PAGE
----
Stars And Stardom


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Stars And Stardom

  1. 1. Stars and Stardom <ul><li>In order to understand the relationship between the music industry and its audiences, it is important to consider the roles of music stars </li></ul><ul><li>The term ‘star’ refers to the semi-mythological set of meanings constructed around music performers in order to sell the performer to a large and loyal audience </li></ul>
  2. 2. Some common values of music stardom <ul><li>Youthfulness </li></ul><ul><li>Rebellion </li></ul><ul><li>Sexual Magnetism </li></ul><ul><li>An anti-authoritarian attitude </li></ul><ul><li>Originality </li></ul><ul><li>Creativity/talent </li></ul><ul><li>Aggression/anger </li></ul><ul><li>A disregard for social values relating to drugs, sex and polite behaviour </li></ul><ul><li>Conspicuous consumption, of sex, drugs and material goods </li></ul><ul><li>Success against the odds </li></ul>
  3. 3. Richard Dyer <ul><li>Dyer has written extensively about the role of stars in film, TV and music. </li></ul><ul><li>Irrespective of the medium, stars have some key features in common: </li></ul><ul><ul><ul><li>A star is an image, not a real person, that is constructed (as any other aspect of fiction is) out of a range of materials (eg advertising, magazines etc as well as films [ music ]) </li></ul></ul></ul><ul><ul><ul><li>Stars are commodities produced and consumed on the strength of their meanings. </li></ul></ul></ul>
  4. 4. Richard Dyer <ul><li>Stars depend upon a range of subsidiary media – magazines, TV, radio, the internet – in order to construct an image for themselves which can be marketed to their target audiences. </li></ul><ul><li>The star image is made up of a range of meanings which are attractive to the target audiences </li></ul>
  5. 5. Richard Dyer <ul><li>Fundamentally, the star image is incoherent, that is incomplete and ‘open’. Dyer says that this is because it is based upon two key paradoxes. </li></ul>
  6. 6. Paradox 1 <ul><li>The star must be simultaneously ordinary and extraordinary for the consumer </li></ul>
  7. 7. Paradox 2 <ul><li>The star must be simultaneously present and absent for the consumer </li></ul>
  8. 8. The Star Image <ul><li>The incoherence of the star image ensures that audiences continually strive to ‘complete’ or to ‘make sense of’ of the image. </li></ul><ul><li>This is achieved by continued consumption of the star through his or her products. </li></ul><ul><li>In the music industry, performance seems to promise the completion of the image, but it is always ultimately unsatisfying. </li></ul><ul><li>This means that fans will go away determined to continue consuming the star in order to carry on attempting to complete their image </li></ul>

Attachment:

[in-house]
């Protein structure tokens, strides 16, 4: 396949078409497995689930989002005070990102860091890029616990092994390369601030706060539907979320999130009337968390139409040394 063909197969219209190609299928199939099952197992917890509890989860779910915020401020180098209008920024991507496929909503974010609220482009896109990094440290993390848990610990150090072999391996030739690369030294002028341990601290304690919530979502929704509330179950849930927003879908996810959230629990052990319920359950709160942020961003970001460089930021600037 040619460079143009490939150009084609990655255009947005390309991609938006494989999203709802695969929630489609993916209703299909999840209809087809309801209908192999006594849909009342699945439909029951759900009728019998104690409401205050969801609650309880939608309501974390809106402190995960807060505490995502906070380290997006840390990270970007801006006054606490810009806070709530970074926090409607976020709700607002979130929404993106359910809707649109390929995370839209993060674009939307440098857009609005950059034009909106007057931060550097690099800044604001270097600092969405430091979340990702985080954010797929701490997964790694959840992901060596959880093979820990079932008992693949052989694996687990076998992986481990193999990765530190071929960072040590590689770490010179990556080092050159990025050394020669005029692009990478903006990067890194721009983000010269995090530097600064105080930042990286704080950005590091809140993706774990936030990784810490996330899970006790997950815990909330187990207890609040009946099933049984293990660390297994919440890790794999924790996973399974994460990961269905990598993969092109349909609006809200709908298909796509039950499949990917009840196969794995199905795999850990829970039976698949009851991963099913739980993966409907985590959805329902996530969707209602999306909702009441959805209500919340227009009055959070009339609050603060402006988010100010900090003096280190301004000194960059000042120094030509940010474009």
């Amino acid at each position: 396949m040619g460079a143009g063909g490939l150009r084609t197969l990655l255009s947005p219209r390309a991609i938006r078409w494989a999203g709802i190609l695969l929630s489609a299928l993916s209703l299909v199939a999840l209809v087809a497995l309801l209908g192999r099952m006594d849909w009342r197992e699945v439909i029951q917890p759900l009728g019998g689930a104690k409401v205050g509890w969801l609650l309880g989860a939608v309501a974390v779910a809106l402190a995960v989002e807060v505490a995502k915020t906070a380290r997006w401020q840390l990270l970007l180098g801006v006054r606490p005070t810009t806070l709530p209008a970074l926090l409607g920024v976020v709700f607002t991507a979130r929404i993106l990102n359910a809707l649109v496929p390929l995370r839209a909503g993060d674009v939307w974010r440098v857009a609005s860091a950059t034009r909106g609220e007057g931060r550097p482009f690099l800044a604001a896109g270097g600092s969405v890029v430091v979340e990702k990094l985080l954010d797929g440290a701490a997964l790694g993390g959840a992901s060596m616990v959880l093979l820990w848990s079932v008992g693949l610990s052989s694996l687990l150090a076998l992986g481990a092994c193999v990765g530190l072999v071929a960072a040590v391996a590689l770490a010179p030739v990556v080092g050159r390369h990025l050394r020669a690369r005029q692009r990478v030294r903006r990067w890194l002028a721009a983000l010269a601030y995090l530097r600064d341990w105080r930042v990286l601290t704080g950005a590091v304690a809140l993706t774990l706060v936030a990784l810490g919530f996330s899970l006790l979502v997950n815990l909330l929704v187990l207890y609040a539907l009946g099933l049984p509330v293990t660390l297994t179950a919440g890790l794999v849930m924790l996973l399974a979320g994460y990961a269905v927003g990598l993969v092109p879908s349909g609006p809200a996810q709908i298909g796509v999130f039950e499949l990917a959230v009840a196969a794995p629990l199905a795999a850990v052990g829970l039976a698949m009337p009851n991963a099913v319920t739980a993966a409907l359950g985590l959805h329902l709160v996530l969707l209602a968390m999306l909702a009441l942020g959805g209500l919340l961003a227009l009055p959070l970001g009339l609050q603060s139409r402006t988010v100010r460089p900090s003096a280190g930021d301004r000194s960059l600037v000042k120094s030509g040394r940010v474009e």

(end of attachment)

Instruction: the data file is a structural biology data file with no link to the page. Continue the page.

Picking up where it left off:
9. 9. The Star Image <ul><li>Finally, the star image can be used to position the consumer in relation to dominant social values (that is hegemony). </li></ul><ul><li>Depending upon the artist, this may mean that the audience are positioned against the mainstream (though only to a limited degree, since they are still consumers within a capitalist system) or within the mainstream, or somewhere in between </li></ul>
  10. 10. The Star Image <ul><li>“ In these terms it can be argued that stars are representations of persons which reinforce, legitimate or occasionally alter the prevalent preconceptions of what it is to be a human being in this society. There is a good deal at stake in such conceptions. On the one hand, our society stresses what makes them like others in the social group/class/gender to which they belong. This individualising stress involves a separation of the person's &quot;self&quot; from his/her social &quot;roles&quot;, and hence poses the individual against society. On the other hand society suggests that certain norms of behaviour are appropriate to given groups of people, which many people in such groups would now wish to contest (eg the struggles over representation of blacks, women and gays in recent years). Stars are one of the ways in which conceptions of such persons are promulgated.” </li></ul><ul><li>Richard Dyer (Stars, BFI, 1981) </li></ul>